Several government agencies have been scrutinizing their contracts with a South Jersey attorney and his law firm after he pleaded guilty to federal tax evasion charges.
Douglas M. Long, of Upper Deerfield Township, pleaded guilty April 21 to evading more than $250,000 in taxes. His sentencing is scheduled for Sept. 11.
Long had been managing partner of the Woodbury, Gloucester County, law firm Long, Marmero & Associates LLP.
Long, 54, avoided paying taxes from 2012 to 2015 on income generated for Long & Marmero, U.S. Attorney Craig Carpenito said.
Since then, Long & Marmero evolved into Grace, Marmero & Associates LLP. And Long was listed as being “of counsel” at Grace, Marmero & Associates, meaning he was neither a partner nor an associate but had a relationship with the firm.
Albert K. Marmero, managing partner of Grace, Marmero & Associates, said Long’s affiliation ended April 21. He also said Long’s work for South Jersey agencies varied and that some of the work did not take place this year.
In Northfield, City Council terminated its contract with the firm effective April 28.
Long was supposed to be the primary counsel for Northfield, but City Council never had any contact with him, Councilman Brian L. Smith said. The council dealt with paralegals, he said. Councilwoman Susan M. Korngut said Long pleading guilty to tax evasion brought the issue of his work with the city to the forefront, but she agreed with Smith that dealing with associates, and not seasoned partners, played a role in terminating the contract.
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In Millville, a resolution to end that city’s Grace, Marmero and Associates contract failed by a 3-2 vote May 5.
Millville Vice Mayor W. James Parent said Long’s guilty plea prompted his vote for termination.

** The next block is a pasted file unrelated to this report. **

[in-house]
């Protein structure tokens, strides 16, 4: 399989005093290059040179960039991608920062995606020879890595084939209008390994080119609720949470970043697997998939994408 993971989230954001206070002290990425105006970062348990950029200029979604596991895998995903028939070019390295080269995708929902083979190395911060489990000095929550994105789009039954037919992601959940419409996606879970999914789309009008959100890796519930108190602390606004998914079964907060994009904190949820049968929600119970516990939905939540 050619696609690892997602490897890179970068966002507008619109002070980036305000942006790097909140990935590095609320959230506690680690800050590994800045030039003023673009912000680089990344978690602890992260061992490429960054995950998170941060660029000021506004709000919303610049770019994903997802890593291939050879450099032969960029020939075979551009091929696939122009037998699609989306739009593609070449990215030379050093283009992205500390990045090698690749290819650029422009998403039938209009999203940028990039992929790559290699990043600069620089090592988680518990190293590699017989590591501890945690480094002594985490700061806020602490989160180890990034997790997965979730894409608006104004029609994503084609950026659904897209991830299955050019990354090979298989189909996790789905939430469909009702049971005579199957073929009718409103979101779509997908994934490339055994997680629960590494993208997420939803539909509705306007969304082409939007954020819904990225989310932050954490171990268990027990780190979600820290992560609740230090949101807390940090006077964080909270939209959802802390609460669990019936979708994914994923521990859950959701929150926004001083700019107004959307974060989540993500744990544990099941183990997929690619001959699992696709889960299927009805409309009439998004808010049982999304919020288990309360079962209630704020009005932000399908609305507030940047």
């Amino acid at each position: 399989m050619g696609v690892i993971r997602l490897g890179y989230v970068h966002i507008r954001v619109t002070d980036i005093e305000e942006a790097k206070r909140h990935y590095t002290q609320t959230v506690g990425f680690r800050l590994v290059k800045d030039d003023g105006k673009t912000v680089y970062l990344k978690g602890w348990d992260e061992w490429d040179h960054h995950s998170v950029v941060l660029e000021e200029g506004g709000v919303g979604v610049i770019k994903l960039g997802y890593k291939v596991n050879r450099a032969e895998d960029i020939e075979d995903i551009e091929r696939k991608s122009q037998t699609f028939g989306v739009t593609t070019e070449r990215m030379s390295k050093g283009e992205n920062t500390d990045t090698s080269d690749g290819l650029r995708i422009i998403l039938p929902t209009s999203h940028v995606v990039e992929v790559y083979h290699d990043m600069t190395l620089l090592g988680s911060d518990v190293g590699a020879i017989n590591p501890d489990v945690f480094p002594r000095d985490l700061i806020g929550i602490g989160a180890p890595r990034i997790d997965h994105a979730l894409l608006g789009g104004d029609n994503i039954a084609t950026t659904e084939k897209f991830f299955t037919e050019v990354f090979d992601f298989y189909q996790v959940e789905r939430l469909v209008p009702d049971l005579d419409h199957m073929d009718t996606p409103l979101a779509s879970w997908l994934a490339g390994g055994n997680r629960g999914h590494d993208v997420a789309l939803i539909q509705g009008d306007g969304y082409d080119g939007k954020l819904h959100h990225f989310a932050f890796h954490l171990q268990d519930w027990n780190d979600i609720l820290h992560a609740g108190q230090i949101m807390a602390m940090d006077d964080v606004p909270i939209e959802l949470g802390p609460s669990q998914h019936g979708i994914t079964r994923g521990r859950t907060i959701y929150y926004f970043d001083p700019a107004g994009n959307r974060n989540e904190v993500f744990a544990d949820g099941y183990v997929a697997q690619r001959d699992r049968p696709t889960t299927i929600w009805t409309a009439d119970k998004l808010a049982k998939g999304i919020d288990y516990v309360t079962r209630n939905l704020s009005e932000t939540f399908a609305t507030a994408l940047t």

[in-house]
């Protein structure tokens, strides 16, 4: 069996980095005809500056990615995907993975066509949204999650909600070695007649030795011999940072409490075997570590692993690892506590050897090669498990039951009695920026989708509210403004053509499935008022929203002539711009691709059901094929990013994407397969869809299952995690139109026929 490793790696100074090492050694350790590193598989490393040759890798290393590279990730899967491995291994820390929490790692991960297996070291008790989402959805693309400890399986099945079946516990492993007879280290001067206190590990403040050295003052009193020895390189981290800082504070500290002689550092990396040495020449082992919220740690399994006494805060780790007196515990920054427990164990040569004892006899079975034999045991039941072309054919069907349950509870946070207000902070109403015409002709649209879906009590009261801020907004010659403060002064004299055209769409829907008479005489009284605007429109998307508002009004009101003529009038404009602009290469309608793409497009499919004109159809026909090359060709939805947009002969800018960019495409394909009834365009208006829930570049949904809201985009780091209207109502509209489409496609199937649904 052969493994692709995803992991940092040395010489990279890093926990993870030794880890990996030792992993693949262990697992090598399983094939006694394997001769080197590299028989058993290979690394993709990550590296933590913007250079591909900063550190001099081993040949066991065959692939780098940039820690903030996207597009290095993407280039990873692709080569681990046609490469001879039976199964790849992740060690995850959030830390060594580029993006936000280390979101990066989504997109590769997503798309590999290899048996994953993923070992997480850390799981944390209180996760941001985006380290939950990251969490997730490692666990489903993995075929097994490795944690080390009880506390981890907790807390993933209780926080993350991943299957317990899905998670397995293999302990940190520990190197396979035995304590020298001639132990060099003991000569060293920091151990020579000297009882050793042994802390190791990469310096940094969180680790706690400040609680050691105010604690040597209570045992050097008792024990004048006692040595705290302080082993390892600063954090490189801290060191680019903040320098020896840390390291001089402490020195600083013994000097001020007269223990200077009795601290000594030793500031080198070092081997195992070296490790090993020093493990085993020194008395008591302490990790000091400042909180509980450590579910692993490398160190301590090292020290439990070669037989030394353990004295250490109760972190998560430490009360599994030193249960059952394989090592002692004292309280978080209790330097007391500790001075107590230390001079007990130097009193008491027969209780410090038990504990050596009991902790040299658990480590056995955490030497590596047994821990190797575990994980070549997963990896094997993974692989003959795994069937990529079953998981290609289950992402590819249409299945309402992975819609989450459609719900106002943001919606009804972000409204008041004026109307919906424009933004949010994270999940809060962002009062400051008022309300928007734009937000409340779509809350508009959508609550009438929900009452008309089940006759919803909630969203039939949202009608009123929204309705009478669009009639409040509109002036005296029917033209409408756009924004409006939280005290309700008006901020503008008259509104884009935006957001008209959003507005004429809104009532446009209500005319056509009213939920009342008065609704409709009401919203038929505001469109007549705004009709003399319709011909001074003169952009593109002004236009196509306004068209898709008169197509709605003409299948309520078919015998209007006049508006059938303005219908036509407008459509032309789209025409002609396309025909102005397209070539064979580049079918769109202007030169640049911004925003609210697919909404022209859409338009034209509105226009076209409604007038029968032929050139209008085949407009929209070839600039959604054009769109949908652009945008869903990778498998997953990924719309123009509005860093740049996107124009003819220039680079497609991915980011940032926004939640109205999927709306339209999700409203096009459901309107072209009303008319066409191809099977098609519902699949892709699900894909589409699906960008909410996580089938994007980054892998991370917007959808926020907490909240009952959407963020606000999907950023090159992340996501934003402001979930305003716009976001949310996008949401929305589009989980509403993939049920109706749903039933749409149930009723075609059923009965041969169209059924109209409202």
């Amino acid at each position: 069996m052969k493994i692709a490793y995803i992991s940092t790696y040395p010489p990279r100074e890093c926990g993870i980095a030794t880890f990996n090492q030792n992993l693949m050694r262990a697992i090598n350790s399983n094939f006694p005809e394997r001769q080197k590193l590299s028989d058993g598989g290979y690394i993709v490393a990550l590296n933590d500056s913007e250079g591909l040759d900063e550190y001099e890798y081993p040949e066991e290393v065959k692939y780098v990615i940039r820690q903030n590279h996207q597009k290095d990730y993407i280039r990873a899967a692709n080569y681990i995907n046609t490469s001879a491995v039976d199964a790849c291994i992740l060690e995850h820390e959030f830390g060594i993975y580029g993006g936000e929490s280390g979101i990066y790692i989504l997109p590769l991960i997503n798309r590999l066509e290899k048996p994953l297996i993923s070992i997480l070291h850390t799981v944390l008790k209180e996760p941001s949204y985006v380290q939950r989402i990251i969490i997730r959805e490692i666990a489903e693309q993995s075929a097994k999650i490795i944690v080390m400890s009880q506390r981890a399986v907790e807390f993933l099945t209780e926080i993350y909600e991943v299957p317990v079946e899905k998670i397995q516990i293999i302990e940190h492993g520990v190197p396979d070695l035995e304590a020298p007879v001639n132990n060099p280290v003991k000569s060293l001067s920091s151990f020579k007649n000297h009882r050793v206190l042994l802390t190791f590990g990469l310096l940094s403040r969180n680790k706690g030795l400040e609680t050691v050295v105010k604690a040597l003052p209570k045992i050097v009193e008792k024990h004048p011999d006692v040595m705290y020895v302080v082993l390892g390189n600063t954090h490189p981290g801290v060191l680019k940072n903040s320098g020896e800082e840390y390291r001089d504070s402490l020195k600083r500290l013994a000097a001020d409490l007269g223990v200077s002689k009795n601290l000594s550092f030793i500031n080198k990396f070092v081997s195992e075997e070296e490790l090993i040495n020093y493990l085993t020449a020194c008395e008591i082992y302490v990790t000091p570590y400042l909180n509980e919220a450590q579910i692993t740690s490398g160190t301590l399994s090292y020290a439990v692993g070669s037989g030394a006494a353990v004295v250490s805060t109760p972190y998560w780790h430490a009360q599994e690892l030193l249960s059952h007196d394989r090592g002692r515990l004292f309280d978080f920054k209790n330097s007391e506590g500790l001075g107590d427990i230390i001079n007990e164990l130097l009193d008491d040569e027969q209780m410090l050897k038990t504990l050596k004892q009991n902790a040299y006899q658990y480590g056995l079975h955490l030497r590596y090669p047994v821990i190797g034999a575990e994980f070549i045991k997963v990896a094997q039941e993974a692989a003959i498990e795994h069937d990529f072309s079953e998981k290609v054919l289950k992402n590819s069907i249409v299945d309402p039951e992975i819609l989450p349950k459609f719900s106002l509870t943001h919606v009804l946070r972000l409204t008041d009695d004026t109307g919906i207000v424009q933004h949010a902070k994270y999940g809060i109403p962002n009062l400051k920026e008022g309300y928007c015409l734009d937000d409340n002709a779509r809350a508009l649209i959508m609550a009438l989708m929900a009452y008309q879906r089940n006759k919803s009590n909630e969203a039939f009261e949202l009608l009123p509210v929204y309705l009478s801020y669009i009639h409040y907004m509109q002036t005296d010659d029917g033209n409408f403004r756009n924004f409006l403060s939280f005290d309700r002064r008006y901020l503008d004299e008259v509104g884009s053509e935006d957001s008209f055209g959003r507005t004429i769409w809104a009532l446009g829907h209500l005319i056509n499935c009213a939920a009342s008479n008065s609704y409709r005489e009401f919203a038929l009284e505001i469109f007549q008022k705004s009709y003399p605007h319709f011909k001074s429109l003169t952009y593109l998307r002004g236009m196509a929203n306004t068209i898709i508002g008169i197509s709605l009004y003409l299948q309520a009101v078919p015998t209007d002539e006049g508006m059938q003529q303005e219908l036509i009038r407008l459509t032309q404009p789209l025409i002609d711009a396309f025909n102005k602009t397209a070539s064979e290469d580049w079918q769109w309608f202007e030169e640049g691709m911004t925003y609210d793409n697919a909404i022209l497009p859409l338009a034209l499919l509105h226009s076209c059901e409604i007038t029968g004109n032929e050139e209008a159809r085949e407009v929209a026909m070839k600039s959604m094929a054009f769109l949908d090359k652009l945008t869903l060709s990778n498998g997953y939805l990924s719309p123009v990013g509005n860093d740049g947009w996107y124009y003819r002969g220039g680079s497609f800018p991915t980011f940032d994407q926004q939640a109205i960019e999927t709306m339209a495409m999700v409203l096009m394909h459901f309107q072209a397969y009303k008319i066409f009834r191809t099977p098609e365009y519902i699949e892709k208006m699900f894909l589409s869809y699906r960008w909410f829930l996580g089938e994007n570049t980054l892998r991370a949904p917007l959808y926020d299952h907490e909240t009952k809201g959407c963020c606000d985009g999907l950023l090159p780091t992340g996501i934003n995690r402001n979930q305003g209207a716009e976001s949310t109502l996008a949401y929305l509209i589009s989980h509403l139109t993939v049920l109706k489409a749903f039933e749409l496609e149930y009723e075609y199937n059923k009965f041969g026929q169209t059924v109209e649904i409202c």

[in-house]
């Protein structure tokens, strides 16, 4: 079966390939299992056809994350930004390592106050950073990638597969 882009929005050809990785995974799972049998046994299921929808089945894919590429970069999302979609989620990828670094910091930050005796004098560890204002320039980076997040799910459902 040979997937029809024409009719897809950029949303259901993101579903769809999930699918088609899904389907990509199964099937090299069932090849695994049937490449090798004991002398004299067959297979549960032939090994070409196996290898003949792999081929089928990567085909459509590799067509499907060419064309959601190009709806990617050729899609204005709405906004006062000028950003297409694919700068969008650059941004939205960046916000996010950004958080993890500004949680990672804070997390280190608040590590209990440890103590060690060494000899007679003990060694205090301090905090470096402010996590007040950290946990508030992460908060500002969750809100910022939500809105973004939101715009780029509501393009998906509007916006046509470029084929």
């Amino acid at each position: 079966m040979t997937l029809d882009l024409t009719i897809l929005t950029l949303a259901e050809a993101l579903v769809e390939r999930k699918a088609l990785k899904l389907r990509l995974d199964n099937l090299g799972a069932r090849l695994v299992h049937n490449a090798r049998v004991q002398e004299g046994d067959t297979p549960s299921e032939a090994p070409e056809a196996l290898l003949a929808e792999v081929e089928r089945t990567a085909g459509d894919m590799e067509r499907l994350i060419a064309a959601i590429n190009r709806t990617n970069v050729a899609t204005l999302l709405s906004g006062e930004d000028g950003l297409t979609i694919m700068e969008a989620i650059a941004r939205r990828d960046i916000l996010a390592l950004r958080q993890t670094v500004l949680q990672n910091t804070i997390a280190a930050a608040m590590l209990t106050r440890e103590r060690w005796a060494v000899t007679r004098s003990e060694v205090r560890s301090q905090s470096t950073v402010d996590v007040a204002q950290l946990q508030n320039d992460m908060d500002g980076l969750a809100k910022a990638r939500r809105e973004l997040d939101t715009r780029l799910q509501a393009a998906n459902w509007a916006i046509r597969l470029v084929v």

“It had an effect on my thinking. It absolutely, most definitely did,” Parent said.
On May 28, Cumberland County Freeholder Jack Surrency, a Democrat, challenged the freeholder board to cancel its litigation contract with Grace, Marmero & Associates. Surrency also also called on the board to recommend that four other agencies using the firm terminate their agreements.
The firm has contracts with the Cumberland County Improvement Authority, Cumberland County Utilities Authority, Cumberland County Technical Education Center, Cumberland County litigation and the Cumberland County Empowerment Zone Special Projects Counsel, Surrency said.
“The freeholder board has the authority to directly cancel the litigation contract and can recommend the other boards follow suit,” Surrency said.
He said he will make two motions during the freeholder meeting June 23. The first will be a proposal to strike the litigation contract. The second will be a resolution formally recommending that all four boards do the same, he said.
In Galloway Township, residents have cited a 2016 reprimand by the state Supreme Court’s disciplinary review board to question Long’s appointment.
The firm was given a contract in January after Democrats took control of Township Council.
Tony DiPietro, a Republican councilman, said the concerns about Long have made him uncomfortable.
“If I have to choose between someone with a clean slate versus someone who doesn’t, I’m going to choose someone with a clean slate. That puts me more at ease,” DiPietro said.
But Democratic Mayor Jim Gorman said his support has been for the firm, not for Long, adding he was disappointed by Long’s guilty plea.
“We had chosen Albert (Marmero) to be counsel, not Doug,” Gorman said. “Albert was the choice. I stand by him. I still think he is doing a good job for the township.”